Post-traumatic stress disorder -- common among survivors -- affected her profoundly. In time, and thanks to professional help, she regained her strength and confidence. Argrow's House. The Christian ministry, founded in December , employs four survivors, who create and sell bath and body products in a social enterprise.
It also provides free services, from counseling and spiritual direction to yoga and massage, to about women who are struggling with wounds that are much more than skin-deep. Inside, the scent of lavender fills the air.
Walk through the largely empty living and dining rooms -- left open for yoga and Zumba classes, but easily filled with folding chairs for support groups -- and you pass a large purple sign. She was a survivor of violence and abuse, yet she modeled resilience and joy throughout her life, Evans-Ford said. The kitchen is as busy and cluttered as the rest of the house is calm and spare. Two women are packaging lavender bath balms for a piece order. Like her grandmother, who became a deacon, she would find her path through the church.
Evans-Ford earned an M.
While she was a student, she volunteered overseas again, this time in South Africa, where she helped women heal from rape. She also volunteered in Nashville, Tennessee, for an organization called Thistle Farms. Dedicated to helping survivors by providing a home atmosphere with free services from therapy to job training, Thistle Farms also employs survivors in a soap-making business. The Thistle Farms model seemed to be a good fit for the holistic social enterprise Evans-Ford was beginning to imagine.
The next few years were taken up with life itself -- meeting and marrying her husband, the Rev. Evans-Ford began a busy and multifaceted career as a visiting professor of theology at St. Ambrose University, a writer and blogger, inspirational speaker, dancer, spiritual director, minister and model. And she became the mother of two children.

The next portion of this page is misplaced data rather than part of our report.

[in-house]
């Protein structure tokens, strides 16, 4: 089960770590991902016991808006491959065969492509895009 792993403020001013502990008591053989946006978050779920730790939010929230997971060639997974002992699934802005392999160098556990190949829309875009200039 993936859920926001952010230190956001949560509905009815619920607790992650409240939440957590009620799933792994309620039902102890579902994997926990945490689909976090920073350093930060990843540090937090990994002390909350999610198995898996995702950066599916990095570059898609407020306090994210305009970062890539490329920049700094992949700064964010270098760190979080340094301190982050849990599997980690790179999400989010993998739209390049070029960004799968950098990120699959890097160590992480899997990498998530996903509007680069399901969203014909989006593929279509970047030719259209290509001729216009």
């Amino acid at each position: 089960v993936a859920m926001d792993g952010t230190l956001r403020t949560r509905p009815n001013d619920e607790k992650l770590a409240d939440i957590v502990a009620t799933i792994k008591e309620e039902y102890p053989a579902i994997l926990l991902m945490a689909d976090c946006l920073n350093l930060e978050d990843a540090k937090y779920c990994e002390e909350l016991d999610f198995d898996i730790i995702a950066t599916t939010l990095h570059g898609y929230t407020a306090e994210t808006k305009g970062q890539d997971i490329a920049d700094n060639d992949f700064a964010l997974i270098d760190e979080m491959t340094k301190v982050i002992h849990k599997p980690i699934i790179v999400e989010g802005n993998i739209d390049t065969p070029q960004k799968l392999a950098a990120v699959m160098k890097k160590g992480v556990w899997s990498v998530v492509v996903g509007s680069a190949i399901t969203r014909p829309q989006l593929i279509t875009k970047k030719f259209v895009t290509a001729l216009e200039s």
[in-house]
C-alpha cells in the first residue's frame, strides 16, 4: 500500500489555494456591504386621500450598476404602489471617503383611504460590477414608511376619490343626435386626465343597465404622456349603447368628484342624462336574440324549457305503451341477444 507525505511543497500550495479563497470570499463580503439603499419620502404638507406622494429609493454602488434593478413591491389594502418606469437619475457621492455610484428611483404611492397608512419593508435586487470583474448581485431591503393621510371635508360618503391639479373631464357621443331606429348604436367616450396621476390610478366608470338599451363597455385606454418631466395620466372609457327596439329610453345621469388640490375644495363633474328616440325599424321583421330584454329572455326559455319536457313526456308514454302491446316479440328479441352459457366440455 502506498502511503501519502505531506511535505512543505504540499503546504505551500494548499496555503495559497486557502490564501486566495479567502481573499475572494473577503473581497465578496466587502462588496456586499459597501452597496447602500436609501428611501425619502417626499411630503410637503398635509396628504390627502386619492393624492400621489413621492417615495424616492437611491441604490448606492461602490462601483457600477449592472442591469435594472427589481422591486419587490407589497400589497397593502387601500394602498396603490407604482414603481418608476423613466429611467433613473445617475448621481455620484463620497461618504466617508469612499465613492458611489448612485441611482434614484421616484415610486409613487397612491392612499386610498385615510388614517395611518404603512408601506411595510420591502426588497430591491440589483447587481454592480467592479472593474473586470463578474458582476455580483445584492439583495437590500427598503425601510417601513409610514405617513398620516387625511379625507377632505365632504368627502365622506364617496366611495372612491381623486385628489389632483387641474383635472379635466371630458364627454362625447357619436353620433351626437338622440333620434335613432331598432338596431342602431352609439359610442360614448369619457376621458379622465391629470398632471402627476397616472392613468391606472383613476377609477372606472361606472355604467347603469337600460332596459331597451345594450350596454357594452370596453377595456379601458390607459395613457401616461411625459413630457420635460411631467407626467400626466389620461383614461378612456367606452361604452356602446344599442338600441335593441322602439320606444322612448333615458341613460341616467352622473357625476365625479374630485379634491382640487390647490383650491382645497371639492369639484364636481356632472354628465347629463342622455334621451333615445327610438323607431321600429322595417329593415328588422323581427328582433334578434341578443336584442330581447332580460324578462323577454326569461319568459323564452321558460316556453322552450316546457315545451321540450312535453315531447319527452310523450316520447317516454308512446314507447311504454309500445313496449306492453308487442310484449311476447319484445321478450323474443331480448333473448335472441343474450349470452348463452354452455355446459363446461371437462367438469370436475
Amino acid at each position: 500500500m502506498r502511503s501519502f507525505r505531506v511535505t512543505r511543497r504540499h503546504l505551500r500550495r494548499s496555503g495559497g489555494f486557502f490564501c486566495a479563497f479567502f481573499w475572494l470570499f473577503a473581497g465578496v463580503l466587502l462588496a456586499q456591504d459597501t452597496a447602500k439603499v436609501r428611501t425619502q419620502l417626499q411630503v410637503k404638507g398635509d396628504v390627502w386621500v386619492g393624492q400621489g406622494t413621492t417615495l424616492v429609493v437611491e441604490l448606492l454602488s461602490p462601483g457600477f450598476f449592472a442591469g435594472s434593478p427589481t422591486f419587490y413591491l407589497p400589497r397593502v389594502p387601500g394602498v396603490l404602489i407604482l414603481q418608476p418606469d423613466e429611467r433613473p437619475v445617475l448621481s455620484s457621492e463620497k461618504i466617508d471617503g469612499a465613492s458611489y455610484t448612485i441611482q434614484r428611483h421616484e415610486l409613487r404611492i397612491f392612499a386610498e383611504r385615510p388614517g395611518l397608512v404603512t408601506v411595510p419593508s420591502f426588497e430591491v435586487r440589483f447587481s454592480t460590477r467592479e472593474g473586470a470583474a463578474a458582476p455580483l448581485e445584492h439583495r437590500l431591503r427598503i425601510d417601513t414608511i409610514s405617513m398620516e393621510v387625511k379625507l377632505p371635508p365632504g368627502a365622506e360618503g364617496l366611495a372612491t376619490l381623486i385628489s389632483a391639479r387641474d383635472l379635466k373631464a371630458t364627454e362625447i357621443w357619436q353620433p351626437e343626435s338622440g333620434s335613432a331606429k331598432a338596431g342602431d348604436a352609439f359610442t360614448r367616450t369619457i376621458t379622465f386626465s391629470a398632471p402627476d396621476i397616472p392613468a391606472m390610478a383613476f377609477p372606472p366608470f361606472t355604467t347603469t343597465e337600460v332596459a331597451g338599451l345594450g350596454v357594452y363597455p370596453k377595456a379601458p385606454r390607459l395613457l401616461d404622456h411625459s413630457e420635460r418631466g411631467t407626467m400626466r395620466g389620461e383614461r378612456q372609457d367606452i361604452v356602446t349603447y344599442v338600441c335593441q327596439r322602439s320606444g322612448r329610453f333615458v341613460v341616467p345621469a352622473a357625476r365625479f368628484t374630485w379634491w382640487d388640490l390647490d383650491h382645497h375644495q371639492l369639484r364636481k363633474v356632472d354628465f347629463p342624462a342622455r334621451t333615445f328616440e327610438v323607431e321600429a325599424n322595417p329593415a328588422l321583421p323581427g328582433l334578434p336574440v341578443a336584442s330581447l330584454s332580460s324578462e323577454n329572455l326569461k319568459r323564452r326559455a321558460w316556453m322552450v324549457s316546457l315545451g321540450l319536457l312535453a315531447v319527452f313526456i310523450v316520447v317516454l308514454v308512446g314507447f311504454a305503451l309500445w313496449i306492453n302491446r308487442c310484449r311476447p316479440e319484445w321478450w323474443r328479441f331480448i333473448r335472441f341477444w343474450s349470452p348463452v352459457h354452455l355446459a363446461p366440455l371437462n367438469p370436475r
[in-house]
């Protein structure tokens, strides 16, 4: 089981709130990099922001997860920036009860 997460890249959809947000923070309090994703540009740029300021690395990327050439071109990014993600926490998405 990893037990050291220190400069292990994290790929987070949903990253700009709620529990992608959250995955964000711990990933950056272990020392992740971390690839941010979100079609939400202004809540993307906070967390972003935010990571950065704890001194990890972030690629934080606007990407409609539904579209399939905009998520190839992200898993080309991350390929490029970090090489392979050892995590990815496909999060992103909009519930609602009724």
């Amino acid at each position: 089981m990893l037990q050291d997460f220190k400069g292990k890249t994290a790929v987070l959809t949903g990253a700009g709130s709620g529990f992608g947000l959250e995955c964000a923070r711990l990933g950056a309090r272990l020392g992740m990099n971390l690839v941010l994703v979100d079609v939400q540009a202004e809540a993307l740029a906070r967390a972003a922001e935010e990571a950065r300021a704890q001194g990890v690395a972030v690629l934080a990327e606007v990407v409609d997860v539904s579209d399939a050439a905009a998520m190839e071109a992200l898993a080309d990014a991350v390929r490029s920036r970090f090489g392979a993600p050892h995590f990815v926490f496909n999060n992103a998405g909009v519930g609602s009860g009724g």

She had developed a five-year plan for her social justice enterprise during seminary, and she was now ready to put the pieces in place. Having worked in community development in the Peace Corps, Evans-Ford knew what to do.
She began to develop relationships with people in the community. Do you have a five-year plan for your ministry? Does your personal plan differ from that of your organization? There she found information, inspiration and a community of peers with whom she could continue to work out her idea.
Have you researched the need for the services your organization offers? If so, in what ways did that research shape or inform your plans? Determine if there is a demand for your solution. Evans-Ford was sure of the demand. You can find out more about how Soul Survivor began and how it almost ended after one year because it was losing money! The story of Soul Survivor is a story of what God can do when you take a risk and follow him. Matt started coming to Soul Survivor with his parents when he was just two years old!
But at NSN God began to work in her. Soul Survivor. This website has a number of resources that we hope will help you in your relationship with God. Though our summer events have finished we will be looking to continue to resource the wider church in different ways so do stay in touch.